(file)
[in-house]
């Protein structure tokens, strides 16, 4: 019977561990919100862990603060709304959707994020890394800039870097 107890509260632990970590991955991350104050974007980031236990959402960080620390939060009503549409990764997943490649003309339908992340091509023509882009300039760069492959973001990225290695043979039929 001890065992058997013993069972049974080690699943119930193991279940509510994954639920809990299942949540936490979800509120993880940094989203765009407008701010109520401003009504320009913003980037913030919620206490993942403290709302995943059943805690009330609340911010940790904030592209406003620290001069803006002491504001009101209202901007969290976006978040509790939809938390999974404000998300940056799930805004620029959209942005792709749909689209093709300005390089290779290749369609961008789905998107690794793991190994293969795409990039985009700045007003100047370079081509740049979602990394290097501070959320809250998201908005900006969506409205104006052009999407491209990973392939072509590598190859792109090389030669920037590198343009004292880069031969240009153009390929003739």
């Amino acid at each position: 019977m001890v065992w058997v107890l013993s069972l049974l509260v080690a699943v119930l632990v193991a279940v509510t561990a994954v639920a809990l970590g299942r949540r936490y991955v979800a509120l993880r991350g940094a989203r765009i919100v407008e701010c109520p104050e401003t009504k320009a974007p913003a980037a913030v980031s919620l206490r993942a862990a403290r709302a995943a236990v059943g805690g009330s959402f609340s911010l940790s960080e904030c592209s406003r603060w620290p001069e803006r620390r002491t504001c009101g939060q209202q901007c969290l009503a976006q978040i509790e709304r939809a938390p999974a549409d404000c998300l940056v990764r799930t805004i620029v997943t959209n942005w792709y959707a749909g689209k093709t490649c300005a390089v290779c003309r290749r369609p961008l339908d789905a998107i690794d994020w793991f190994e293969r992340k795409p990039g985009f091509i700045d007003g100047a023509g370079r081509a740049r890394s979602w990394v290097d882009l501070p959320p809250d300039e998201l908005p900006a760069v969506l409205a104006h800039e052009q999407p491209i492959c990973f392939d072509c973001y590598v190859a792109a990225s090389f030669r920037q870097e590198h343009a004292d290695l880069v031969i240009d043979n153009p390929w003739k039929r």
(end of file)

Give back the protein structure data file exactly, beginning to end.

[in-house]
């Protein structure tokens, strides 16, 4: 019977561990919100862990603060709304959707994020890394800039870097 107890509260632990970590991955991350104050974007980031236990959402960080620390939060009503549409990764997943490649003309339908992340091509023509882009300039760069492959973001990225290695043979039929 001890065992058997013993069972049974080690699943119930193991279940509510994954639920809990299942949540936490979800509120993880940094989203765009407008701010109520401003009504320009913003980037913030919620206490993942403290709302995943059943805690009330609340911010940790904030592209406003620290001069803006002491504001009101209202901007969290976006978040509790939809938390999974404000998300940056799930805004620029959209942005792709749909689209093709300005390089290779290749369609961008789905998107690794793991190994293969795409990039985009700045007003100047370079081509740049979602990394290097501070959320809250998201908005900006969506409205104006052009999407491209990973392939072509590598190859792109090389030669920037590198343009004292880069031969240009153009390929003739």
């Amino acid at each position: 019977m001890v065992w058997v107890l013993s069972l049974l509260v080690a699943v119930l632990v193991a279940v509510t561990a994954v639920a809990l970590g299942r949540r936490y991955v979800a509120l993880r991350g940094a989203r765009i919100v407008e701010c109520p104050e401003t009504k320009a974007p913003a980037a913030v980031s919620l206490r993942a862990a403290r709302a995943a236990v059943g805690g009330s959402f609340s911010l940790s960080e904030c592209s406003r603060w620290p001069e803006r620390r002491t504001c009101g939060q209202q901007c969290l009503a976006q978040i509790e709304r939809a938390p999974a549409d404000c998300l940056v990764r799930t805004i620029v997943t959209n942005w792709y959707a749909g689209k093709t490649c300005a390089v290779c003309r290749r369609p961008l339908d789905a998107i690794d994020w793991f190994e293969r992340k795409p990039g985009f091509i700045d007003g100047a023509g370079r081509a740049r890394s979602w990394v290097d882009l501070p959320p809250d300039e998201l908005p900006a760069v969506l409205a104006h800039e052009q999407p491209i492959c990973f392939d072509c973001y590598v190859a792109a990225s090389f030669r920037q870097e590198h343009a004292d290695l880069v031969i240009d043979n153009p390929w003739k039929r």